Christ gave us this powerful promise in John 14:13-14:
“And whatever you ask in My name, that I will do, that the Father may be glorified in the Son. If you ask anything in My name, I will do it.”
He adds in Matthew 21:22: “And whatever things you ask in prayer, believing, you will receive.”
Further, we read this in 1 John 3:22: “And whatever we ask we receive from Him, because we keep His commandments and do those things that are pleasing in His sight.”
So, all of this sounds pretty straightforward. If we ask God the Father to do anything for us, He will do so, if we ask in Christ’s name (with His authority and on His behalf); if we believe that God will do it; and if we keep His commandments and do the things which are pleasing to Him.
And still, even though we might fulfill all these requirements, we still might not receive the desired answer to our prayer. Does this mean, then, that God did not hear us; that He broke His promise; or that He is displeased with us for not being obedient and faithful enough? Does this mean, then, that it makes no difference whether we believe and keep His commandments?
If there was one Man who never disobeyed God; in whom the Father was well pleased; and who had full, total and complete faith, it was Jesus Christ. He even said that He knew that His Father would always hear Him. But at one time, He did not receive the answer from God the Father which He had desired.
Even though He came for the purpose of suffering and dying for mankind, when He was faced with the reality of torture and death, He did not want to go through it. He prayed to the Father to spare Him from this terrible ordeal which was awaiting Him. He told His disciples who were with Him: “‘My soul is exceedingly sorrowful, even to death. Stay here and watch with Me.’ He went a little farther and fell on His face, and prayed, saying, ‘O My Father, if it is possible, let this cup pass from Me…’” (Matthew 26:39).
Although hoping that there could be another way to accomplish the purpose of His coming, He knew, deep down inside, that there was really no other way, and so He added: “‘… nevertheless, not as I will, but as You will’” (same verse).
He submitted to God’s Will and made it His own. When Peter was willing to defend Him against the soldiers with the sword, trying thereby, however foolishly, to prevent His arrest, Jesus told him: “‘Put your sword into the sheath. Shall I not drink the cup which My Father has given Me?’’ (John 18:11).
And so, we read in 1 John 5:14-15:
“Now this is the confidence that we have in Him, that if we ask anything according to His will, He hears us. And if we know that He hears us, whatever we ask, we know that we have the petitions that we have asked of Him.”
But how do we know whether our requests are in accordance with God’s Will? And if we don’t know, doesn’t this mean that doubts come in and diminish our faith? The answer is “No; that does not have to be the case.” When we pray to God, we must have the unconditional and unwavering faith that He will hear and answer us in the way we hope. And that He will make it abundantly clear to us if His Will differs from ours. Sometimes, that answer comes rather soon. After Jesus had finished His prayer, He knew that there was no other way; the soldiers came to arrest Him, and there was no escape.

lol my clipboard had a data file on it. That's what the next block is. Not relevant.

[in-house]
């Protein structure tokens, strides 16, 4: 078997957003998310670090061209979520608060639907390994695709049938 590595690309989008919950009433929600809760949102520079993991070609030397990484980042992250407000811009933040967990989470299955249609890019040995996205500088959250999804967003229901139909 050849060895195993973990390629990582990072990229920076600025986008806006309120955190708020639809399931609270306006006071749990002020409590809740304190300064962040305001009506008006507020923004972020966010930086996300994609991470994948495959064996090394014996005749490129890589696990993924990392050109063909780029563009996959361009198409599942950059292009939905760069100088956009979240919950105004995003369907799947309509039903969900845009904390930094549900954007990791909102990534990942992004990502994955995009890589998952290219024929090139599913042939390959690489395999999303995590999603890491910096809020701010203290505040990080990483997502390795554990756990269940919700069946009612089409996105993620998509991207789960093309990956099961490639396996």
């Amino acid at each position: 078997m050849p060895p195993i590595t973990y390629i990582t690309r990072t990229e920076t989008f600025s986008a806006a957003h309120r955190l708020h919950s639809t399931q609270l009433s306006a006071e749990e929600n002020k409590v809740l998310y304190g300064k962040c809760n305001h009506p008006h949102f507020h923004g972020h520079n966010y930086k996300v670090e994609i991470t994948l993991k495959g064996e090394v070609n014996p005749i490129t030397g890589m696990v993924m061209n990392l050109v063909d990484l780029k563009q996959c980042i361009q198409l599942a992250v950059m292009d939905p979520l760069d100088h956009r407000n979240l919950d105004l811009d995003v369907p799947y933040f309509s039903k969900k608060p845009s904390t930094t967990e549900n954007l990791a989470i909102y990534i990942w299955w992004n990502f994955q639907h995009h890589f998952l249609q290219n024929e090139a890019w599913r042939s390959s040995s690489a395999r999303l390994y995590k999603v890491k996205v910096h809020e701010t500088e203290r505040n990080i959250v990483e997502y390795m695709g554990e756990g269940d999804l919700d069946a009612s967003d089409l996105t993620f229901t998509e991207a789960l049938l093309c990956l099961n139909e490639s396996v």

But this realization of God’s Will, being contrary to ours, may not be manifested right away. It may take some time.
The Apostle Paul was a man after God’s own heart. He seemed to have suffered from an incurable sickness, and He asked God three times—apparently asking Him three times during the formal procedure of anointing by other ministers—to be healed from this sickness. Only after the third anointing did he know that God would not heal him, as this was not His Will. Paul describes this realization in 2 Corinthians 12:7-9:
“And lest I should be exalted above measure by the abundance of the revelations, a thorn in the flesh was given to me, a messenger of Satan to buffet me, lest I be exalted above measure. Concerning this thing I pleaded with the Lord three times that it might depart from me. And He said to me, ‘My grace is sufficient for you, for My strength is made perfect in weakness.’”
Paul accepted God’s Will. He continued: “Therefore most gladly I will rather boast in my infirmities, that the power of Christ may rest upon me” (same verse).
It took Paul a while to come to this conclusion. In the meantime, he had continued to ask God for healing. When we do not know yet whether God’s Will is contrary to our request, we have to continue to ask in faith. Giving up prematurely is not the answer, when God’s Will contrary to our desires had not been made clear. Christ said in Luke 18:1, 7:
“Then He spoke a parable to them, that men always ought to pray and not lose heart… And shall God not avenge His own elect who cry out day and night to Him, though He bears long with them?”
God will make His Will abundantly clear to us, either immediately or in time. He may do so, for instance, by circumstances. We should know, however, that it is never God’s Will that we sin by not keeping His commandments. Even if circumstances might “indicate” that we “cannot” keep the Sabbath or the annual Holy Days, to draw the conclusion that we don’t have to would never be in accordance with God’s Will.
We are faced many times with difficult and uncertain situations. God’s Will might not be what we would like to see, and disappointment in the case of “unanswered” prayers may be the inevitable result. We all go through these emotions, but it is important to realize that God has the best for all of us in mind. And in time, we will clearly see why God’s decisions have always been the right ones.